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The Thin Man, by Dashiell Hammett, 1933:
    "It's a funny thing-- I suppose you've noticed it-- the people who lie the most are nearly always the clumsiest at it, and they're easier to fool with lies than most people, too. You'd think they'd be on the look-out for lies, but they seem to be the very ones that will believe almost anything at all. I suppose you've noticed that, haven't you?"

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The Thin Man, by Dashiell Hammett, 1933:
    "The chief thing," I advised them, "is not to let her tire you out. When you catch her in a lie, she admits it and gives you another lie to take its place and, when you catch her in that one, admits it and gives you still another, and so on. Most people-- even women-- get discouraged after you've caught them in the third or fourth straight lie and fall back on either the truth or silence, but not Mimi. She keeps trying and you've got to be careful or you'll find yourself believing her, not because she seems to be telling the truth, but simply because you're tired of disbelieving her."

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TIME Magazine, February 4, 1946, p. 24:

    With a single directive last week Harry Truman: 1) created a new agency in Washington; 2) put the U.S. in the business of international espionage; 3) ended, for a while at least, a bitter, home-grown feud.

    His order created a National Intelligence Authority, charged with correlating, evaluating, coordinating all information that can be gathered about foreign powers. The bulk of the work of the director of NIA will be with vast, non-secret facts about economics, populations, politics. But the U.S. is also going to join, after all these years, in the game of spying on the neighbors. Harry Truman did not say so, but that is the idea.

    Other great powers have always maintained espionage systems along with their armies and navies. The U.S., with a mixture of trust and indifference, never has-- outside of cracking codes and listening to teacup gossip at foreign embassies. That historical innocence, which ended in the fiasco at Pearl Harbor, is now gone.

    The General Proposes. State, War, and Navy Departments agreed on the necessity of getting all the foreign intelligence funneled into one office. It was over control of the agency that the fight had been waged-- a fight centering around mild, determined Major General William ("Wild Bill") Donovan, infantry hero of World War I and head of the Office of Strategic Services during World War II.

    Even before OSS began to function, Bill Donovan was convinced that such an agency should be set up, to work not only in war but in peacetime. In 1941 he sent a confidential memorandum to President Franklin D. Roosevelt outlining a plan.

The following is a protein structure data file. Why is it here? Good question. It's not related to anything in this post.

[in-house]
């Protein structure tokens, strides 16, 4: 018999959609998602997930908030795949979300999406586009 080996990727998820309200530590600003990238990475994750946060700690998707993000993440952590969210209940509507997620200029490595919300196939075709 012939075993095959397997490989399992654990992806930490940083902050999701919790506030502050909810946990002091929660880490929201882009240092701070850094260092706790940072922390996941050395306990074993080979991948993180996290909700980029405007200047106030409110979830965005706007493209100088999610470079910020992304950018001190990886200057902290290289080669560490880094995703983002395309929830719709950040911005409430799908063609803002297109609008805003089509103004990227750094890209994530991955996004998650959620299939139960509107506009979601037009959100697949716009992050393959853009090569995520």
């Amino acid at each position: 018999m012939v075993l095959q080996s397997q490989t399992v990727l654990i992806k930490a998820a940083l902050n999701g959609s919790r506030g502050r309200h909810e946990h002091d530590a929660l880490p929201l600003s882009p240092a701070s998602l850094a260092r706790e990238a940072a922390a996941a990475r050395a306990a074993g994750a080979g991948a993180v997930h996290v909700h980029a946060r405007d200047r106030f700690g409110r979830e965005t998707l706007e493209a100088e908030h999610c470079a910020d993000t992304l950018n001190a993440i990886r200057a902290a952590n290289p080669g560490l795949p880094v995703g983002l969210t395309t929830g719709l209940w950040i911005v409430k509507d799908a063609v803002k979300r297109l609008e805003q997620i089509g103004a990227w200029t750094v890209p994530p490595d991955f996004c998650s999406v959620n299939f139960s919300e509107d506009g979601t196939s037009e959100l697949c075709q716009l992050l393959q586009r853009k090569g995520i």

He proposed an overall information agency, provided with funds by Congress, advised by the Departments of State, War and Navy but not answerable to them; a single overall director. No special pleader would be allowed to distract the agency or its facts. The agency would report directly to the President.

    State, War and Navy were dead set against the kind of independence which Donovan proposed for an agency which would inevitably exercise great influence on foreign policy. They wanted the control. Opposition to Donovan's plan became so bitter that someone even slipped his memorandum to the Patterson-McCormick press. The New York Daily News howled that the Government intended to set up a "spy director," a U.S. Gestapo and in some manner turn the nation over to the sister of Justice Felix Frankfurter.

    Donovan had been careful to say that the agency should have no police power either at home or abroad. But the furor had its effect. In the end Donovan's idea of an independent agency went down the drain.

    The President Disposes. Harry Truman's decision was based on a modified proposal from the Joint Chiefs of Staff and incidentally on one phase of the Navy's so far disregarded plan for merging the services. This is the plan as the President outlined it:

    Funds for the Authority will come from State, War and Navy, thereby giving those Departments indirect control. The Authority itself will consist of the three Secretaries plus the President's Chief of Staff, currently Admiral William D. Leahy-- thereby giving the services direct control.

    The director will take orders from them and have no more than administrative power. To that job Harry Truman named quiet, 53-year-old Rear Admiral Sidney William Souers (rhymes with flowers), Naval Reservist, onetime Missouri businessman (life insurance, linen service, real estate, Piggly-Wiggly stores). Harry Truman knew him as an old friend. Businesslike Admiral Souers, who has had more active duty than most Reservists, is one of the few men to achieve flag rank without going to sea. For eight years he served as Senior Intelligence Officer in St. Louis. His latest Navy job: deputy chief of Naval Intelligence. Army & Navy officers who have worked with him applauded the appointment.